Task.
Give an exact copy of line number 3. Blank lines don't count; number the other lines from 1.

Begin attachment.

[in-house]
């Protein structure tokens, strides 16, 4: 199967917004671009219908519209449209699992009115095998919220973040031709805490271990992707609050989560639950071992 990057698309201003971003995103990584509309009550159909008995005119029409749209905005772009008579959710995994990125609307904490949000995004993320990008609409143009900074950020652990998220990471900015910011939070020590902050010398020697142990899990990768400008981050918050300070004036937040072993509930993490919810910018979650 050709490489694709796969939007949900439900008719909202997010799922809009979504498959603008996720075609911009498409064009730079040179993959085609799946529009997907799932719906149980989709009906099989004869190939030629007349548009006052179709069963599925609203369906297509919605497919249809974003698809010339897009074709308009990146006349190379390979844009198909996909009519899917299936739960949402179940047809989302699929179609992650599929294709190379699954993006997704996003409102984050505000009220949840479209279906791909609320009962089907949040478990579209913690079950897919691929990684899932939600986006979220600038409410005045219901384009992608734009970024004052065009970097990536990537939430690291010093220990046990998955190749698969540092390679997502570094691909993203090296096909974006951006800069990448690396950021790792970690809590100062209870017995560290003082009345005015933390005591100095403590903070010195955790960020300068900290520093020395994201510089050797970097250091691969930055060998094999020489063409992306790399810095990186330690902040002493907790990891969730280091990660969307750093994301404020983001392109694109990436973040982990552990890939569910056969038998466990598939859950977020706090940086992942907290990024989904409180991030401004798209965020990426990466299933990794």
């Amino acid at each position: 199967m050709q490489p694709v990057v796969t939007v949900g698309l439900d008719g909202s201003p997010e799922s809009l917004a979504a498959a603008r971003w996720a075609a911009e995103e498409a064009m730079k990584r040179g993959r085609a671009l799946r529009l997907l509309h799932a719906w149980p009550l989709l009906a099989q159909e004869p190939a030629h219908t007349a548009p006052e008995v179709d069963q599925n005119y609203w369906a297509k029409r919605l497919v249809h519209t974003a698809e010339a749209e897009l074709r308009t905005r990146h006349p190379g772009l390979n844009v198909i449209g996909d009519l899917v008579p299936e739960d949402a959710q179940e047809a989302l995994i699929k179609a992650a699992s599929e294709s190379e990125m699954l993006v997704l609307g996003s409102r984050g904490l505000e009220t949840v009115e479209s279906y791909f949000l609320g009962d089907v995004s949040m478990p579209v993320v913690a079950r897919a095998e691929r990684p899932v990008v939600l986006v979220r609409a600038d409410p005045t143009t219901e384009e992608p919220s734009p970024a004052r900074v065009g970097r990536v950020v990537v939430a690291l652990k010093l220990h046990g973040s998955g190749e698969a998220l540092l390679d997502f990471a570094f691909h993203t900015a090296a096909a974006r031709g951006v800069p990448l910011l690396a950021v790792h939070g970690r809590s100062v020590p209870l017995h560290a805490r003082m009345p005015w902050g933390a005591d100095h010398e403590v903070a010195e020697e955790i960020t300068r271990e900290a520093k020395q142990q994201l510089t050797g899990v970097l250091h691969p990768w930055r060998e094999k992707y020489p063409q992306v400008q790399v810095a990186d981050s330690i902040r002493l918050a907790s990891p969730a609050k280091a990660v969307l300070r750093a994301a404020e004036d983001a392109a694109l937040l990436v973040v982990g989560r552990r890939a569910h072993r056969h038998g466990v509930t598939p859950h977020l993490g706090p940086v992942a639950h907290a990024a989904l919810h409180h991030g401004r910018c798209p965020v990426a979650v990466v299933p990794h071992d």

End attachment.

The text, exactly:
């Amino acid at each position: 199967m050709q490489p694709v990057v796969t939007v949900g698309l439900d008719g909202s201003p997010e799922s809009l917004a979504a498959a603008r971003w996720a075609a911009e995103e498409a064009m730079k990584r040179g993959r085609a671009l799946r529009l997907l509309h799932a719906w149980p009550l989709l009906a099989q159909e004869p190939a030629h219908t007349a548009p006052e008995v179709d069963q599925n005119y609203w369906a297509k029409r919605l497919v249809h519209t974003a698809e010339a749209e897009l074709r308009t905005r990146h006349p190379g772009l390979n844009v198909i449209g996909d009519l899917v008579p299936e739960d949402a959710q179940e047809a989302l995994i699929k179609a992650a699992s599929e294709s190379e990125m699954l993006v997704l609307g996003s409102r984050g904490l505000e009220t949840v009115e479209s279906y791909f949000l609320g009962d089907v995004s949040m478990p579209v993320v913690a079950r897919a095998e691929r990684p899932v990008v939600l986006v979220r609409a600038d409410p005045t143009t219901e384009e992608p919220s734009p970024a004052r900074v065009g970097r990536v950020v990537v939430a690291l652990k010093l220990h046990g973040s998955g190749e698969a998220l540092l390679d997502f990471a570094f691909h993203t900015a090296a096909a974006r031709g951006v800069p990448l910011l690396a950021v790792h939070g970690r809590s100062v020590p209870l017995h560290a805490r003082m009345p005015w902050g933390a005591d100095h010398e403590v903070a010195e020697e955790i960020t300068r271990e900290a520093k020395q142990q994201l510089t050797g899990v970097l250091h691969p990768w930055r060998e094999k992707y020489p063409q992306v400008q790399v810095a990186d981050s330690i902040r002493l918050a907790s990891p969730a609050k280091a990660v969307l300070r750093a994301a404020e004036d983001a392109a694109l937040l990436v973040v982990g989560r552990r890939a569910h072993r056969h038998g466990v509930t598939p859950h977020l993490g706090p940086v992942a639950h907290a990024a989904l919810h409180h991030g401004r910018c798209p965020v990426a979650v990466v299933p990794h071992d």